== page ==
On its way to Earth, light from a distant galaxy passes lumps of dark matter and clouds of gas. These bend the light gravitationally and kink the path of light reaching us. We can map statistical distortions in the shapes of huge numbers of distant galaxies across the sky.
The Kilo-Degree Survey (KiDS) observed millions of galaxies up to 100 Ym away. Calculated average distributions of hidden gas and dark matter showed clumps almost 10% thinner than the ΛCDM forecast. Multiple surveys using different techniques find similar results.
We need more data.

AR As always!

 

Milky Way
⦿ Lilia Alexander
Milky Way over Mount Taranaki, New Zealand
 

Rage

Star

Shakira
Shakira

Mitchell
John Cameron Mitchell
New American Dream

Kampfner

 

2020 September 10

Trump Misled America

David Smith

Bob Woodward conducted 18 interviews with Donald Trump between December 2019 and July 2020 to write his new book Rage.
On January 28, US national security adviser Robert O'Brien warned Trump that Covid-19 would be the biggest national security threat of his presidency.
On February 7, Trump told Woodward: "It goes through the air. That's always tougher than the touch. You don't have to touch things .. you just breathe the air and that's how it's passed. And so that's a very tricky one .. This is deadly stuff."
On March 19, Trump told Woodward: "I wanted to always play it down. I still like playing it down, because I don't want to create a panic."
On April 3, Trump said at the White House: "I said it's going away and it is going away."
On April 5, he told Woodward: "It's a horrible thing. It's unbelievable."
In May, Woodward asked Trump if he remembered O'Brien's warning in January. He replied: "No, I don't, I'm sure if he said it — you know, I'm sure he said it. Nice guy."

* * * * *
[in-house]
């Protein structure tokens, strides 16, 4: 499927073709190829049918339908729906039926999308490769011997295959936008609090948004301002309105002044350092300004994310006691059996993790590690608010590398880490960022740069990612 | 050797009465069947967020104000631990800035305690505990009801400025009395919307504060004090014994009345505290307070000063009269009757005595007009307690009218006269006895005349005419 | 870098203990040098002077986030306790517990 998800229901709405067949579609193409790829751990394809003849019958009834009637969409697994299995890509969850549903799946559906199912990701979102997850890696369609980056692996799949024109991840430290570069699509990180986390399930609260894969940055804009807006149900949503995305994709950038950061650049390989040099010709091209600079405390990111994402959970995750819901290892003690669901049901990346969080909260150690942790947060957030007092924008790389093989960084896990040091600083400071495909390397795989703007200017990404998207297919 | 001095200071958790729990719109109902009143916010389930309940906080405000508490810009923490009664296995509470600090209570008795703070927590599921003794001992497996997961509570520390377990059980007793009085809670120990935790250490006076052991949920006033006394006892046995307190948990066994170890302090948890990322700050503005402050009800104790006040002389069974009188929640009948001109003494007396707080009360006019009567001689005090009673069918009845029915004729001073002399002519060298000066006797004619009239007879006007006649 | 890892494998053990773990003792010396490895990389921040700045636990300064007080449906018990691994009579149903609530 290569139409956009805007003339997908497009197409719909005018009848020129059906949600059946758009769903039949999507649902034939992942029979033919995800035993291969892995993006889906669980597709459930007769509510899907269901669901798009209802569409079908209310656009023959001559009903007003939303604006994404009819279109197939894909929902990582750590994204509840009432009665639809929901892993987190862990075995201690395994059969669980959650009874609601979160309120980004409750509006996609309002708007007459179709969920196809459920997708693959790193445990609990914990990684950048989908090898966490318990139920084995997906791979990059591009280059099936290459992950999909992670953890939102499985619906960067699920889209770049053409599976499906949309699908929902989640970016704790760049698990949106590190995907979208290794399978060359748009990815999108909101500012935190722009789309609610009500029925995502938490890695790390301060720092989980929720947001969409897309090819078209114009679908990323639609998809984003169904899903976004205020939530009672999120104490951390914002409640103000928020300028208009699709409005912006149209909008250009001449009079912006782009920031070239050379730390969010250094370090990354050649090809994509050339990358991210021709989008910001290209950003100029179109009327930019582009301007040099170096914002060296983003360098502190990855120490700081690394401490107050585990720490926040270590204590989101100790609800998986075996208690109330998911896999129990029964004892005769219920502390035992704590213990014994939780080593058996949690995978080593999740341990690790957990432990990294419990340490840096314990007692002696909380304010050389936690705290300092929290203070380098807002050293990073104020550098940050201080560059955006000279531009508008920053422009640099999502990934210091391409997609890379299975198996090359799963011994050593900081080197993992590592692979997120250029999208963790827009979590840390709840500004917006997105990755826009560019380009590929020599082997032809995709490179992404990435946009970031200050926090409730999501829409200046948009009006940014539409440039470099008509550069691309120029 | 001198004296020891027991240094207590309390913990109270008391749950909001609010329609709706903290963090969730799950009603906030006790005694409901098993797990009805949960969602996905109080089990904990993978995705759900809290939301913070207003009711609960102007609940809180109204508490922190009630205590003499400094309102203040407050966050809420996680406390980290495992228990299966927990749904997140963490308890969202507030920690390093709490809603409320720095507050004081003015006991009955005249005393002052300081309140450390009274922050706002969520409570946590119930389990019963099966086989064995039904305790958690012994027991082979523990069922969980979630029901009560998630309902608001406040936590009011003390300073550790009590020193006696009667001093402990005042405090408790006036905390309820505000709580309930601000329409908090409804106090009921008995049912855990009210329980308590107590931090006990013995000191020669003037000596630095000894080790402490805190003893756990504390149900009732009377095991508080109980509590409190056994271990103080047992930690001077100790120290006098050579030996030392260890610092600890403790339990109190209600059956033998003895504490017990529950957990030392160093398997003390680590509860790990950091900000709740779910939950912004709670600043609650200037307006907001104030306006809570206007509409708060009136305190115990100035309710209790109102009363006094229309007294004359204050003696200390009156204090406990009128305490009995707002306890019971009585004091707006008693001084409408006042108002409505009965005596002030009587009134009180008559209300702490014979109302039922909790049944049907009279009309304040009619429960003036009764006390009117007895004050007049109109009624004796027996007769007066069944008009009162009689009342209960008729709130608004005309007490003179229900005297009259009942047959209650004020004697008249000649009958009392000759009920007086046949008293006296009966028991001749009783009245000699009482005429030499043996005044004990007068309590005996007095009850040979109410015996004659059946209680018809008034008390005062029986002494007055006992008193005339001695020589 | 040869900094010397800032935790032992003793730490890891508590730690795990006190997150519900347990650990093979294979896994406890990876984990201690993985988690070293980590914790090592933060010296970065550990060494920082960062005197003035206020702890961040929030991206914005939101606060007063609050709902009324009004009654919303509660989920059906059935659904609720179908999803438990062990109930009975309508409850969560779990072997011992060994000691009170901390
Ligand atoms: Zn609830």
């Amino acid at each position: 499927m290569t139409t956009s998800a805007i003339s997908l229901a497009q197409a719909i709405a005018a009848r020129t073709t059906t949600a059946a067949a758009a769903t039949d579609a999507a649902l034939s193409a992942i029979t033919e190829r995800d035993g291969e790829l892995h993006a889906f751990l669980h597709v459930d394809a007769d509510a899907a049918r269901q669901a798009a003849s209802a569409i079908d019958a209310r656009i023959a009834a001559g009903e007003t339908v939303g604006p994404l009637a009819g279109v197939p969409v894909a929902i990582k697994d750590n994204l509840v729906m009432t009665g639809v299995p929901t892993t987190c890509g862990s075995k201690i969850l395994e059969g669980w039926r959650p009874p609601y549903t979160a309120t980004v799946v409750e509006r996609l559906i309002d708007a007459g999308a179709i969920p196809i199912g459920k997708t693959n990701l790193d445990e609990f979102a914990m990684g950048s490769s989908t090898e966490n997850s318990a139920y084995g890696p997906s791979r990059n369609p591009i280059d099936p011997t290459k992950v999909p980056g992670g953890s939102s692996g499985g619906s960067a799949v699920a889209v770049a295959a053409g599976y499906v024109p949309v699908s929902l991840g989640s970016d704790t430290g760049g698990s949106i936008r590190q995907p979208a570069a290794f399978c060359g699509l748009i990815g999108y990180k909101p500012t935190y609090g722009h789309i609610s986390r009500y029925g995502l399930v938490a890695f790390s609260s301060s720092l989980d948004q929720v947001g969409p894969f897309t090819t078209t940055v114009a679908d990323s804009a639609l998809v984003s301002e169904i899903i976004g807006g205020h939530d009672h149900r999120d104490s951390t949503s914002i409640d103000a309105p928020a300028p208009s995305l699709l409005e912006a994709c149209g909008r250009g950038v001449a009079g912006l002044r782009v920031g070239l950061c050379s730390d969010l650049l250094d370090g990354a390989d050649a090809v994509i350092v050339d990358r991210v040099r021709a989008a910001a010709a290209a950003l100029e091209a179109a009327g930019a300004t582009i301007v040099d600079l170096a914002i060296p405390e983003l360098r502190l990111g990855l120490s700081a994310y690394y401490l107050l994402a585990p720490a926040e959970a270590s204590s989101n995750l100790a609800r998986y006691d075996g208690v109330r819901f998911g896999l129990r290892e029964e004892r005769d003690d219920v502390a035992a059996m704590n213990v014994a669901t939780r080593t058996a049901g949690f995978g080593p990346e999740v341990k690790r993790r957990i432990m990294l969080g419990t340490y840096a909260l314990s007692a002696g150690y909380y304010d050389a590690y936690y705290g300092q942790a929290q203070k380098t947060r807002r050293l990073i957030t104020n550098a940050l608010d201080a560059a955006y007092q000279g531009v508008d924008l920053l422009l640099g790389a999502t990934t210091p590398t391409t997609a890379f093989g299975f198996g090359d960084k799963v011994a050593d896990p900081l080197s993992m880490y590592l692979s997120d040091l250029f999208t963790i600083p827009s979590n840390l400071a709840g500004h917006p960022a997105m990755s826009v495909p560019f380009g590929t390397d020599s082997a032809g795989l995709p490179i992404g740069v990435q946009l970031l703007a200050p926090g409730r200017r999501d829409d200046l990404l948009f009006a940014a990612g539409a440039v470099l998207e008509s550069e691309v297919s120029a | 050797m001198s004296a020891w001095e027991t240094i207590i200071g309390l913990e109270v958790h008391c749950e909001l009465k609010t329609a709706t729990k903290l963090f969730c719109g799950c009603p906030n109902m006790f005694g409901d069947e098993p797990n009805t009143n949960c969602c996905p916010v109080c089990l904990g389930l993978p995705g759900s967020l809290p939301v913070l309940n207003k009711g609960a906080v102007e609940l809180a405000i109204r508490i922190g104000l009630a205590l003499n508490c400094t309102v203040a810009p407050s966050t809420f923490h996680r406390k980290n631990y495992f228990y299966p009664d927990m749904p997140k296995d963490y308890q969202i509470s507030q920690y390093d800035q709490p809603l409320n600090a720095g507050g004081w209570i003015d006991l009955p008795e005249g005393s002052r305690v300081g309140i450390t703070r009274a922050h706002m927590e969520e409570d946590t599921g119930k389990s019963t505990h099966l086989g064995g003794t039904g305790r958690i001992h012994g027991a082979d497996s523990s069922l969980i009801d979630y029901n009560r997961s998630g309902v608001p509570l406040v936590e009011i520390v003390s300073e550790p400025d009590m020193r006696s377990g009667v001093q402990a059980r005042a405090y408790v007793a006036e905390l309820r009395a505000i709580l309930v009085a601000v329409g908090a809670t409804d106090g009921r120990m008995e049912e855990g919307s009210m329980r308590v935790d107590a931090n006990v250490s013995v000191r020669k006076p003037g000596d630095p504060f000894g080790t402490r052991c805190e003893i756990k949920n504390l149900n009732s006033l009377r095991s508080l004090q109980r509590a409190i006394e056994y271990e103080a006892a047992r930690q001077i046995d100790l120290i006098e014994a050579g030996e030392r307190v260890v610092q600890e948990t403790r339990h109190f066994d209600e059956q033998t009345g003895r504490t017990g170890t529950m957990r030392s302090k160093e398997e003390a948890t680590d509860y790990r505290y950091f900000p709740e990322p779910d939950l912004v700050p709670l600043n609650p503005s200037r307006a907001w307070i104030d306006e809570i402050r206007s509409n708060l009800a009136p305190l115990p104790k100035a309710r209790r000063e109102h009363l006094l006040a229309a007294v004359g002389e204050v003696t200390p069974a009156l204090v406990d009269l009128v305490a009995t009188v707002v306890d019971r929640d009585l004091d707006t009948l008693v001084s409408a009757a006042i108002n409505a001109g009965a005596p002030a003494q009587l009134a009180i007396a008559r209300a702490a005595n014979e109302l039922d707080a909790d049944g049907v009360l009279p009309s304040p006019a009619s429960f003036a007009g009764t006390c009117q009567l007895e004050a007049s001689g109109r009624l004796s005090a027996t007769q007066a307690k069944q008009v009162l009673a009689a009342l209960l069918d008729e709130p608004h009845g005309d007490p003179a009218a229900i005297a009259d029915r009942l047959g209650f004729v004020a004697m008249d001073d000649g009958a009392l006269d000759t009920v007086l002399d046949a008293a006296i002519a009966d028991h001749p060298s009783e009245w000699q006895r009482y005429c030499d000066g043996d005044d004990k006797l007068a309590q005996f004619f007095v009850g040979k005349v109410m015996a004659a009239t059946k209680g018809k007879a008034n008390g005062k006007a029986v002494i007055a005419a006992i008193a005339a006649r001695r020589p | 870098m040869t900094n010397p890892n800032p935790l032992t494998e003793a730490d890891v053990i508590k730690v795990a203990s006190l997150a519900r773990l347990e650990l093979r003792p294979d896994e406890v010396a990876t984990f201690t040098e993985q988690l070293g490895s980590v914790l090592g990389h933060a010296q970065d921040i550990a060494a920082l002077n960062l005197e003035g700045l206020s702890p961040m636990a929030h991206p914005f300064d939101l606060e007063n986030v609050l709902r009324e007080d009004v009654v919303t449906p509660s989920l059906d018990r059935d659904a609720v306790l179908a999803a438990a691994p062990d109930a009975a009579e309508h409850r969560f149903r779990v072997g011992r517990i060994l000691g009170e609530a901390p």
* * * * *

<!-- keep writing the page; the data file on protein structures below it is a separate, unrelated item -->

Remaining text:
In July, Trump told Woodward: "The virus has nothing to do with me. It's not my fault. It's .. China let the damn virus out."
Trump dismisses the book as "just another political hit job" and adds: "We wanna show confidence, we wanna show strength as a nation, and that's what I've done. And we've done very well from any standard."
America has the highest Covid caseload (6.35 million infections) and highest death toll (over 190,000) in the world. It also has one of the highest fatality rates per 100,000 population, at 58.

AR Damning

 

The Nuclear Threat

Jessica T. Mathews

In the early 1960s, USAF Strategic Air Command was asked how many Russians, Chinese, and Eastern Europeans would die from its nuclear war plan. The answer was 275 million, just from the blasts.
The United States and the Soviet Union each accumulated more than 30,000 nuclear weapons during the Cold War. Since then, the deployed US and Russian nuclear arsenals have been cut by nearly 90%, but we are not safer today.
China is now aggressively modernizing and enlarging its small nuclear arsenal. Russia and the United States are modernizing their arsenals with entire menus of new weapons. And there is deep and growing distrust among the great powers.
There are no metrics to measure what makes a deterrent credible. For the case that deterrence fails, making weapons and plans for every situation may be misunderstood as preparing an attack. Reasons to think that planning for limited nuclear war is fantasy emerge from any study of history, of how humans act under pressure, or of government.
At a disastrous briefing for Donald Trump in the summer of 2017 in the Pentagon, he was shown a chart illustrating US and Russian success in cutting their arsenals from more than 30,000 warheads to about 6,000 each. Why aren't we building back up to 30,000, Trump demanded in a tantrum. Modernizing the entire strategic nuclear force is now his top priority. The estimated price tag over the coming 25 years is $1.7 trillion.
The Trump administration has announced it will withdraw from the INF Treaty. The only remaining limit on strategic arms is New START, which expires in early 2021 unless extended by mutual agreement. The treaty limits each side to 1,550 deployed strategic warheads and 700 launchers.
Trump seems eager for a new arms race. US arms control negotiator Marshall Billingslea: "We know how to win these races, and we know how to spend the adversary into oblivion."

AR Madness

 

2020 September 9

European Reshoring

Franck Riester

A Brexit deal remains unattainable so long as the UK remains unwilling to be bound by rules that would ensure a level playing field in trade with the EU.